What Parents Should Know Parents need to know that this engaging preschool series offers a twist on the classic Winnie the Pooh tales: Christopher Robin has been replaced by a 6-year-old girl named Darby. Purists may quibble, but she's an endearing character who fits right in. Overall, this is a delightful show that encourages kids to think critically about the world around them by involving them in fun puzzle solving. Plus, it's got upbeat songs, which kids are sure to love.
Families can talk about how this show is similar to and different from other versions of Winnie the Pooh. Which characters are the same? Which are new? Do you like the new ones better than the old ones? Why or why not? Families can also discuss solving puzzles. Kids: What mysteries did Darby and her friends solve in this episode? Which clues helped them figure out the answer? How did they work together to find the answer? Which puzzles have you had to work out? Did you have clues that helped? How did you find them? What did they tell you? Did someone else help you?
Common Sense Media Review Life in the Hundred Acre Wood is always full of fun and frolic, especially when there are new friends to share it with. And for newcomers Darby and her puppy, Buster, being with friends like Winnie the Pooh, Tigger, Piglet, and Eeyore often means helping them puzzle through the curious things that happen in their everyday lives.
MY FRIENDS TIGGER & POOH follows 6-year-old Darby (voiced by Chloe Grace Moretz) and Buster ( Dee Baker) as they set off on adventures in their new home. (Pooh's traditional human pal, Christopher Robin, is nowhere to be found in this iteration.) And when there's a mystery to be solved, her new friends are quick to ask for help. Together with Pooh ( Jim Cummings) and Tigger (Cummings again), Darby and Buster don their Super Sleuth costumes and set to work gathering clues.
For example, when Rabbit ( Ken Sansom) wakes up to find that his savory rutabagas have been stolen from his garden, the Super Sleuths deduce from the small, pointy pieces of evidence left behind that a sight-impaired porcupine (who didn't see the garden fence) is the culprit. And when, after a mid-day nap, Tigger realizes he's lost his shadow, the Sleuths connect the dots and look to the skies for help finding his misplaced friend.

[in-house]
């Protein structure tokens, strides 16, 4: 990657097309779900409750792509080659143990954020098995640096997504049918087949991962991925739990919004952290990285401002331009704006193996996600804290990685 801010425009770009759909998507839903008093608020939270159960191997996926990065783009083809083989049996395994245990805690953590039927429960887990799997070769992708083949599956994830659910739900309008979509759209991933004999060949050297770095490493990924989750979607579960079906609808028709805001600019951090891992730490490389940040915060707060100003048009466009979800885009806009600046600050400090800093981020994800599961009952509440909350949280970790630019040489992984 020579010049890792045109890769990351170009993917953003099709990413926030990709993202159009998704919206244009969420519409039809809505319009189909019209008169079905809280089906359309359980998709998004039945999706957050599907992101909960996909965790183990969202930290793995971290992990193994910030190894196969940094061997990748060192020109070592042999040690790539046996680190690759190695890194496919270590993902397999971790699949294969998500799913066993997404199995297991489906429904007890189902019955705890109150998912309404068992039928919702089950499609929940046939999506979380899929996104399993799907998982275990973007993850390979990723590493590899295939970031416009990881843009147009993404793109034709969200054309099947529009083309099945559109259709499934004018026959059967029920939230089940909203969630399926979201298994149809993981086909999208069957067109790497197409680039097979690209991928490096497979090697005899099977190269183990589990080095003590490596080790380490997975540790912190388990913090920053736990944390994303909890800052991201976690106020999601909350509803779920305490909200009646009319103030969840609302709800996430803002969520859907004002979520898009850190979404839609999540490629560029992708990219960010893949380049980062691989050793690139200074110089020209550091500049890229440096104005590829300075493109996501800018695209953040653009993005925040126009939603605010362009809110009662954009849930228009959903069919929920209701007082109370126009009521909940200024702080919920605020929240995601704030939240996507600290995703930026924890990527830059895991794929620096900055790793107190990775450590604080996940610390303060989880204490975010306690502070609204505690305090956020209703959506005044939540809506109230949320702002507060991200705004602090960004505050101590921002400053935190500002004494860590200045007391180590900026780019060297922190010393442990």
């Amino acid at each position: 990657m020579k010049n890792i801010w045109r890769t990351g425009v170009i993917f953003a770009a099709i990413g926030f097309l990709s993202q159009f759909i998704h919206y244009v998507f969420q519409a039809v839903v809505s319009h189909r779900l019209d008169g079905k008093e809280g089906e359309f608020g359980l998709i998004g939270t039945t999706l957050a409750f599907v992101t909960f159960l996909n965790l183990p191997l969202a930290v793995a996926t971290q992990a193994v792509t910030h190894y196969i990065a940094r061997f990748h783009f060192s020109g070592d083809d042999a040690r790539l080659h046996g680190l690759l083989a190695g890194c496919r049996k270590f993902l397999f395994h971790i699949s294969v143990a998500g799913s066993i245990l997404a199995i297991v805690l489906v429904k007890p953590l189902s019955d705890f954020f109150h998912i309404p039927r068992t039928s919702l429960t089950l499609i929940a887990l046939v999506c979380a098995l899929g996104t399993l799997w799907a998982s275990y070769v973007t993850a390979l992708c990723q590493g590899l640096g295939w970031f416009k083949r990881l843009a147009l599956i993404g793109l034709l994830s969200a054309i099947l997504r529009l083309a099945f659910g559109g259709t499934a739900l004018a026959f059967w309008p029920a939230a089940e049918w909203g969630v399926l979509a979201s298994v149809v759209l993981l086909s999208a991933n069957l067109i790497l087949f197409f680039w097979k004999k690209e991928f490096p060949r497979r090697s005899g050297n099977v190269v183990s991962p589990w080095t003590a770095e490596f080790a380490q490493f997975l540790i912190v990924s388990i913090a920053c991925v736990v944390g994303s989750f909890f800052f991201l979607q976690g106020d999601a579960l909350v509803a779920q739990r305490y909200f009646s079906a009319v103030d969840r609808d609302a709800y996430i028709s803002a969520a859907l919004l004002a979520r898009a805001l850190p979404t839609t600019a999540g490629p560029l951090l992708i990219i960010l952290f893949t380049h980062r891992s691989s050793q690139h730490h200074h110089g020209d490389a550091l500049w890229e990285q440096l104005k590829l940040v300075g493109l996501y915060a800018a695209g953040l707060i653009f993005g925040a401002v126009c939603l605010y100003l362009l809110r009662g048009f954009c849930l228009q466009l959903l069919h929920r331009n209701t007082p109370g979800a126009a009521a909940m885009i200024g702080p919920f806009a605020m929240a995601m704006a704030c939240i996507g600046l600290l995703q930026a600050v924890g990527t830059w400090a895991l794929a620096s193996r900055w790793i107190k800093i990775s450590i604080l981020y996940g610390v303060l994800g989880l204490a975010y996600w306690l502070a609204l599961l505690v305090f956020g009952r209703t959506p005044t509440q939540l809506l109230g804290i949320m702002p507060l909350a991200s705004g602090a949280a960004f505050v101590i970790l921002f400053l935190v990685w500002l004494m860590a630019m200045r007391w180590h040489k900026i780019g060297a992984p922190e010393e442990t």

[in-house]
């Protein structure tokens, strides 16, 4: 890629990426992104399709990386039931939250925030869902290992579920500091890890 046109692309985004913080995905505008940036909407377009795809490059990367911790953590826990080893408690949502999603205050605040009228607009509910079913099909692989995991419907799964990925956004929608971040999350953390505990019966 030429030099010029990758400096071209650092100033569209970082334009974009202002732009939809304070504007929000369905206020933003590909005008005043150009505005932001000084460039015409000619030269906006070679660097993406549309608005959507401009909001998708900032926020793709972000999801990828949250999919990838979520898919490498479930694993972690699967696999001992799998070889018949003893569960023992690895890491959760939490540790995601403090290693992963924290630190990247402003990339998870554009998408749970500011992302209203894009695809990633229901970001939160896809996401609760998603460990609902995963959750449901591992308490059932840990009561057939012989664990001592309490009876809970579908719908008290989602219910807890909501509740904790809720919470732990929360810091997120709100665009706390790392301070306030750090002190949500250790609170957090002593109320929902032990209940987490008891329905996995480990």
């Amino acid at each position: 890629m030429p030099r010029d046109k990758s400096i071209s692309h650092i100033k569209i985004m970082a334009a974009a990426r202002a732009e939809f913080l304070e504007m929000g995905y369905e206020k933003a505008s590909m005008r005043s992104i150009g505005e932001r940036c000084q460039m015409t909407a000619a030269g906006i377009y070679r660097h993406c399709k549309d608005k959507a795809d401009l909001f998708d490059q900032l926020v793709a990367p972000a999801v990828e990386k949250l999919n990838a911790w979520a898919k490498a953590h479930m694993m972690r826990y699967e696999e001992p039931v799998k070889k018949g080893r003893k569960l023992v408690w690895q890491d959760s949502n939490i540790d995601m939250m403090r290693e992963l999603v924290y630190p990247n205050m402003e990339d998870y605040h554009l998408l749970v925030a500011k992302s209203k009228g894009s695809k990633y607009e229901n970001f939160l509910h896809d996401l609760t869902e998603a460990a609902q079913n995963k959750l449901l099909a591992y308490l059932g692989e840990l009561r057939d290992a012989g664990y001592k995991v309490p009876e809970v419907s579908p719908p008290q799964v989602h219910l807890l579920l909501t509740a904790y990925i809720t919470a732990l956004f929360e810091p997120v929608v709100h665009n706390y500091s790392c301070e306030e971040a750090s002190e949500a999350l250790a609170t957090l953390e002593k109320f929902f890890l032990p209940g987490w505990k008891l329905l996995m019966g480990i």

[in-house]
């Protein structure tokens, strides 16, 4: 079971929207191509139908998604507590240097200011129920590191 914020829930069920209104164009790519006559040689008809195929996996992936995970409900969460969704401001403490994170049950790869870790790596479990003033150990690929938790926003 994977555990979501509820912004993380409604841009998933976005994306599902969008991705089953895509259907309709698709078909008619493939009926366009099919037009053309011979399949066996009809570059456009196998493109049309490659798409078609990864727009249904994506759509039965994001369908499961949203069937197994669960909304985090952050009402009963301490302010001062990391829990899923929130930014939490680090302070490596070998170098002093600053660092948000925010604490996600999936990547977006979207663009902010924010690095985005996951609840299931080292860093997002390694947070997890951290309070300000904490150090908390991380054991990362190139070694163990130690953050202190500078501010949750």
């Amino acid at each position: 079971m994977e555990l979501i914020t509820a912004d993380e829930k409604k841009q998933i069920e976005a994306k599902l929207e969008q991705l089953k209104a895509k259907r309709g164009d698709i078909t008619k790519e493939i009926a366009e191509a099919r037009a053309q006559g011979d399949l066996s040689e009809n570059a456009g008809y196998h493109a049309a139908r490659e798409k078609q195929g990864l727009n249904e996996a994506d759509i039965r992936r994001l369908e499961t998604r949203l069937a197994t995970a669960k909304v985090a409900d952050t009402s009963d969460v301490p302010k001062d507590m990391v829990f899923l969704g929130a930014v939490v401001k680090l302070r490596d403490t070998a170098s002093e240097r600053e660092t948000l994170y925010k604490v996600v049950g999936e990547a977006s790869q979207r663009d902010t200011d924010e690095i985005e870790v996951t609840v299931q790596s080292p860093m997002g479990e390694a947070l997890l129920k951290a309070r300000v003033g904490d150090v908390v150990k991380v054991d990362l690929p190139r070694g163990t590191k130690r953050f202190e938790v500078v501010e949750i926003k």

As the team solves mysteries, they show preschoolers the value of being inquisitive and reflective about the world around them -- as well as the benefits of teamwork. Throughout the discovery process, the characters interact directly with their young viewers, posing questions like "Can you think of where that might be?" and pausing for answers. They also encourage little ones' participation in catchy sing-along songs that quickly become familiar to regular viewers.
The series' bright, engaging animation and simple storylines are sure to capture preschoolers' attention, and parents will probably enjoy this endearing show almost as much as their kids do. And even though Christopher Robin is MIA, there's no need for long-time fans of A.A. Milne's classic characters to worry: In this case, modernization only enhances what you already love about Pooh and his pals, and the newcomers fit flawlessly into the fold.
Fans may also enjoy Dora the Explorer , The Wonder Pets! , Mickey Mouse Clubhouse, and Blue's Clues.